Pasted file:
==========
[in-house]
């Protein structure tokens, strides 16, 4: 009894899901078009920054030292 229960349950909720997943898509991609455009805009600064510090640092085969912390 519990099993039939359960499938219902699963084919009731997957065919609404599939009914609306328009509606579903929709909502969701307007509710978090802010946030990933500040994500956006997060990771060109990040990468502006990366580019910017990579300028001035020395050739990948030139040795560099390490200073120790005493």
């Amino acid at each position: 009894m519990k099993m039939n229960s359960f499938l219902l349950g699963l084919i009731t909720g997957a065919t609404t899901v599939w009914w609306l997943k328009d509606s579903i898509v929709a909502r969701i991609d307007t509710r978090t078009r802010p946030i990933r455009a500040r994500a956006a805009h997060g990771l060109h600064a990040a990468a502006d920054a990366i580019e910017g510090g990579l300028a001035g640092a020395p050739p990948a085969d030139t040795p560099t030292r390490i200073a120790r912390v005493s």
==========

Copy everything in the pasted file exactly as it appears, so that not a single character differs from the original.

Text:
[in-house]
């Protein structure tokens, strides 16, 4: 009894899901078009920054030292 229960349950909720997943898509991609455009805009600064510090640092085969912390 519990099993039939359960499938219902699963084919009731997957065919609404599939009914609306328009509606579903929709909502969701307007509710978090802010946030990933500040994500956006997060990771060109990040990468502006990366580019910017990579300028001035020395050739990948030139040795560099390490200073120790005493």
């Amino acid at each position: 009894m519990k099993m039939n229960s359960f499938l219902l349950g699963l084919i009731t909720g997957a065919t609404t899901v599939w009914w609306l997943k328009d509606s579903i898509v929709a909502r969701i991609d307007t509710r978090t078009r802010p946030i990933r455009a500040r994500a956006a805009h997060g990771l060109h600064a990040a990468a502006d920054a990366i580019e910017g510090g990579l300028a001035g640092a020395p050739p990948a085969d030139t040795p560099t030292r390490i200073a120790r912390v005493s």